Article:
Govt deficits – prevention is cheaper than repetition

Christopher Houseman

Courtesy of the Blazing Torches blog, I notice that the Germans are less than happy to be faced with the latest pay-as-you-go instalment to rent Greek membership of the Euro – and I can’t say I blame them.

The following is reproduced in an expanded form courtesy of a Facebook poster.

Given that the majority of my countrymen still can’t bear the thought of life without a “democratic” state to pick everybody else’s pockets on their behalf, I suggest a simple solution to prevent a repetition of this crisis once we’re out of the current mess.

A new law which stipulates that if, in any given year in peacetime, government debt exceeds 35 per cent of national income in the previous year, the following sanctions will apply. [Apparently, British governments consistently fail to raise more than about 38 per cent of national income in taxes regardless of who they are or what laws they pass].

– MP’s to face loss of pension rights, expulsion from parliament, and personal hereditary financial liability for voting in excess spending and/or failing to initiate and support a vote of no confidence in the government of the day. MP’s liability shall be limited to the excess over the debt ceiling, divided by the total number of MPs who voted in favour of the offending expenditure.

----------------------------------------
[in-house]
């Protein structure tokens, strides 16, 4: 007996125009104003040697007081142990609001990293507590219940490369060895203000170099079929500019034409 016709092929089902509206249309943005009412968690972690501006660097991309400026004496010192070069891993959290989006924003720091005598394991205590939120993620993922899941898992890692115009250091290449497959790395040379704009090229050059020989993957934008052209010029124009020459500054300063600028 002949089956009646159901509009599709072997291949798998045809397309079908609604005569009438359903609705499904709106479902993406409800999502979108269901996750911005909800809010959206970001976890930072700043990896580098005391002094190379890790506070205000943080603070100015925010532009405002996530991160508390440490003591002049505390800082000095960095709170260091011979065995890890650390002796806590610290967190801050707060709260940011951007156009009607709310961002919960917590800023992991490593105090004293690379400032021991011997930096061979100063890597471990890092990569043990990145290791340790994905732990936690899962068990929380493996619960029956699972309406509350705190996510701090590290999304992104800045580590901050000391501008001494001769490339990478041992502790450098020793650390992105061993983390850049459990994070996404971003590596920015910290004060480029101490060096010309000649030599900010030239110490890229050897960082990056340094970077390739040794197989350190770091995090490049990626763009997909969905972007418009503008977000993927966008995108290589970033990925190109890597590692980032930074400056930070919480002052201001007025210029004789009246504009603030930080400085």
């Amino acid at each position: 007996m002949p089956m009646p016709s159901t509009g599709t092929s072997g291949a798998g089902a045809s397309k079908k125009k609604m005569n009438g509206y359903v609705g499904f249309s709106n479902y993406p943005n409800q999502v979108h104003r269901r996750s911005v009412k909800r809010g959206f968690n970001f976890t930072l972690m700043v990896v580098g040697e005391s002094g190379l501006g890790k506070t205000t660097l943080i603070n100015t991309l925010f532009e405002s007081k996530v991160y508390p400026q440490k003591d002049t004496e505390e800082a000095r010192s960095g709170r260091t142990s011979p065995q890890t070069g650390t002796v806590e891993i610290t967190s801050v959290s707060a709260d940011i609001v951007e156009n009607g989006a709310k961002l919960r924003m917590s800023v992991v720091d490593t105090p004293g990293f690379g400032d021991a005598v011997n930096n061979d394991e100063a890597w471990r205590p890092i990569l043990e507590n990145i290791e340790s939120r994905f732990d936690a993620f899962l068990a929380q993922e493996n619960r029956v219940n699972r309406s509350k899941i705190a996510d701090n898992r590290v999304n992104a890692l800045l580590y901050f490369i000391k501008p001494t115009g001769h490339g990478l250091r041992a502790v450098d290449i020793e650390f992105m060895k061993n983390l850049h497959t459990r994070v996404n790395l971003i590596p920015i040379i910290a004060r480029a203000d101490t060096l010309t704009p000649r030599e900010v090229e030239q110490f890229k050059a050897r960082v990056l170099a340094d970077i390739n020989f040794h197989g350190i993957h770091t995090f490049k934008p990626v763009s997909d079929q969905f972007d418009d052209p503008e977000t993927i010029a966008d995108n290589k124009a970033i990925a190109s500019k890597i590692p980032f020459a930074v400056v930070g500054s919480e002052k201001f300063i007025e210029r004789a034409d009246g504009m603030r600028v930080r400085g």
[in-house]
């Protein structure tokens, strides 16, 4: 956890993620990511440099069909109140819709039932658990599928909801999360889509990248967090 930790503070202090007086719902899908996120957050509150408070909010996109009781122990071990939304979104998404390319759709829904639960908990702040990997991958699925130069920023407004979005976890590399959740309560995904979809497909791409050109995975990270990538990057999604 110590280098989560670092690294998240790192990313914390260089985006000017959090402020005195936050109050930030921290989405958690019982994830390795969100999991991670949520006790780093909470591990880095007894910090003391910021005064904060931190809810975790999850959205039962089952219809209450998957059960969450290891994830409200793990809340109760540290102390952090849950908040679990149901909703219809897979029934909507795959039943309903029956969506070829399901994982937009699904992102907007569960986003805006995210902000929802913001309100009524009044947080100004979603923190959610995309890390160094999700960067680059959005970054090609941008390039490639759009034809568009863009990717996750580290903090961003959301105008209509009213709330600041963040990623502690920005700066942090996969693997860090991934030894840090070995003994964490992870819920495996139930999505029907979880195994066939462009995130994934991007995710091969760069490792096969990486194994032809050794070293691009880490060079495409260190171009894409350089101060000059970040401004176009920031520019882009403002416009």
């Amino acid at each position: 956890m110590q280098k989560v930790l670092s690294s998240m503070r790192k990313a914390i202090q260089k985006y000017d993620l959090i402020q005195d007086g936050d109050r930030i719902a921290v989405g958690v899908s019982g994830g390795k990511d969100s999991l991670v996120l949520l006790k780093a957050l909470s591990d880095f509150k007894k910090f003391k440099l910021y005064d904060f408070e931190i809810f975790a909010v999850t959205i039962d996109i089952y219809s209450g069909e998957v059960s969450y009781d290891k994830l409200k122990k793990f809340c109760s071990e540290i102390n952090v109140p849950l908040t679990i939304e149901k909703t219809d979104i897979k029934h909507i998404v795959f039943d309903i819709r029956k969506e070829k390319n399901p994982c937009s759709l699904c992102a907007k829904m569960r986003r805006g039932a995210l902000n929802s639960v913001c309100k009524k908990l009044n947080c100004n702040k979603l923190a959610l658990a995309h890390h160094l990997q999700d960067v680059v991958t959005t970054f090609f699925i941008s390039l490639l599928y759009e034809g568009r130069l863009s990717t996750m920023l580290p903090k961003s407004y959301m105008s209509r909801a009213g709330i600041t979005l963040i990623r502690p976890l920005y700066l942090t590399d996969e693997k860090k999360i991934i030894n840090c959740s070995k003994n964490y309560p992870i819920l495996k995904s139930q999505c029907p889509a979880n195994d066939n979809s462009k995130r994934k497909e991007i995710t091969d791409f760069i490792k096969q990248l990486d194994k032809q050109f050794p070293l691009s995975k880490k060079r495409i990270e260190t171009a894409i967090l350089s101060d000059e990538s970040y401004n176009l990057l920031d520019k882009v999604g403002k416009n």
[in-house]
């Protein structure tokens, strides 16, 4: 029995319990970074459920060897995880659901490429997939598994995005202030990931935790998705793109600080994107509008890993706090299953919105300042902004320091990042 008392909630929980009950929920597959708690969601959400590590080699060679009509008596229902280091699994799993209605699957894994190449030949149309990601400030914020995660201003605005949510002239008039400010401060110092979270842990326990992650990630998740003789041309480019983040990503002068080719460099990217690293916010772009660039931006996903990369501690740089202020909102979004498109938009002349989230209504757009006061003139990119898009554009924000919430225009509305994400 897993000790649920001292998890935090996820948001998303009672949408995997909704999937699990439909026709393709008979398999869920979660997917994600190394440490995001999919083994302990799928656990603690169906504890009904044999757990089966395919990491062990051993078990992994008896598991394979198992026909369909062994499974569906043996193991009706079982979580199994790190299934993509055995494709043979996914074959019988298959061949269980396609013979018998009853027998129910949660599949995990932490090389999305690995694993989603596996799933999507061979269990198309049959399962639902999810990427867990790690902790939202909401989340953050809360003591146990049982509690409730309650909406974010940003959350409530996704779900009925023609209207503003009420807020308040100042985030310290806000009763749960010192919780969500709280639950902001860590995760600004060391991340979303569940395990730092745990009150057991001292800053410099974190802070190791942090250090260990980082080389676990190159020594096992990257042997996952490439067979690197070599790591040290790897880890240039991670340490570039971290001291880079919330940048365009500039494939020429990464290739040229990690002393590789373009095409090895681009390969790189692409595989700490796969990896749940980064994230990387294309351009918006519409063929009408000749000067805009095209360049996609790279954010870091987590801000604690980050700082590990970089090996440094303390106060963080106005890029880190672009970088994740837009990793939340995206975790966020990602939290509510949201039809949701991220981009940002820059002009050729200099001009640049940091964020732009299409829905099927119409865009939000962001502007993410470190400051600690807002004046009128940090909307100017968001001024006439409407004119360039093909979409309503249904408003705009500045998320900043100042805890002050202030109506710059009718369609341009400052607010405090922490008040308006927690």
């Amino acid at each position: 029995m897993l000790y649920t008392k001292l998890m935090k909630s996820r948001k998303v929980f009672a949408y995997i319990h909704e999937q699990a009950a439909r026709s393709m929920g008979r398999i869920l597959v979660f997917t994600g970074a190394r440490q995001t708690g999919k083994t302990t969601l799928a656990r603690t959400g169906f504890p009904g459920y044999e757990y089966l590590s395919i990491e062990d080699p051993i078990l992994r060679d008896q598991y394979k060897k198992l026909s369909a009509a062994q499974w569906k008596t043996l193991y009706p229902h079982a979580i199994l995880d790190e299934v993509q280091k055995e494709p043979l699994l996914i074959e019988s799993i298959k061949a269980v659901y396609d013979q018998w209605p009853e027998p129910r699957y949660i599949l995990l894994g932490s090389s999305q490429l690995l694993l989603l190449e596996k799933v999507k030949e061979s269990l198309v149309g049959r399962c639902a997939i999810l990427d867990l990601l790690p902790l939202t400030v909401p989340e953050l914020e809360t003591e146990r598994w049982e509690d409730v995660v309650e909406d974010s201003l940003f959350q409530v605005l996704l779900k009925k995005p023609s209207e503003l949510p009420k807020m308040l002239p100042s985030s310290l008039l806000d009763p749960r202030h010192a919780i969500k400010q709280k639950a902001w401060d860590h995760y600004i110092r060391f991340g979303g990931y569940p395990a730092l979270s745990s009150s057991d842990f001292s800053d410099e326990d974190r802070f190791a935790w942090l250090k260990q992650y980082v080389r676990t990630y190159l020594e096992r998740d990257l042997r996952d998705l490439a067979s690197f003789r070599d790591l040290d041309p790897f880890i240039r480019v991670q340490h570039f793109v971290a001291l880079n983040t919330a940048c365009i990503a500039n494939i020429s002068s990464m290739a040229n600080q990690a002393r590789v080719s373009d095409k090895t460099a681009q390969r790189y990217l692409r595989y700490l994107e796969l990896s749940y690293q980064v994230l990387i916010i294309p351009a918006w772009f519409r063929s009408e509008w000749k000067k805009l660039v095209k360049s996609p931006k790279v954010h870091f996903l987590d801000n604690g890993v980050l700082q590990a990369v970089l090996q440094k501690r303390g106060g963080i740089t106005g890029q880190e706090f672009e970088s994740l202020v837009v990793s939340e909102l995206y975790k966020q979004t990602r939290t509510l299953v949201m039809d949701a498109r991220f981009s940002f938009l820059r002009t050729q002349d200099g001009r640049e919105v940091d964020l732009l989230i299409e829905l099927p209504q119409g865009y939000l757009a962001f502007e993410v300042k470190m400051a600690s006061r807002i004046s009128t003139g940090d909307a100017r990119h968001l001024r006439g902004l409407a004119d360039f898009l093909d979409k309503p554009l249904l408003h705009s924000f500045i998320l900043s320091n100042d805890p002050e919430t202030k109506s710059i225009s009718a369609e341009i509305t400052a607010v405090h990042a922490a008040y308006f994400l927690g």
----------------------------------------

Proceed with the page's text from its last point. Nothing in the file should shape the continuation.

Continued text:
– Govt ministers to face the above plus charges of treason for carrying out such reckless borrowing.

– MP’s and ministers to face the Govt ministerial penalties described above if they try to provoke or vote for a war in order to evade the provisions of this law. Guilt to be established by publication of diaries, emails, letters, state documents, phone call transcripts, etc. followed by a referendum. Since they claim to speak for the nation in such matters, MP’s can likewise answer to the entire nation by this means. What could be more “democratic”?

By hereditary liability I mean that MPs’ descendants will inherit any outstanding financial liability on the death of any political leader convicted under the above law. Our children will all inherit these debts atm, so why shouldn’t theirs?

Doesn’t clean up the current mess, but would certainly discourage any attempt to repeat it… and any attempt to repeal such a law would result in the currency getting hammered in the markets. Likewise, I suppose any realistic attempt to lower the debt ceiling over time by means of amendments to the law would be rewarded in the markets.

Sadly, I don’t think anyone will have the guts to really tighten personal accountability of MPs and ministers in any form.

A friend of the original Facebook poster of this comment agreed, with the words “Turkeys don’t vote for Christmas”.

All too true with regard to our glorious leaders – but remind me, why did so many people vote in the recent elections? Perhaps somebody told them to pay no attention to the man in Number 10 in the Bernard Matthews mask…

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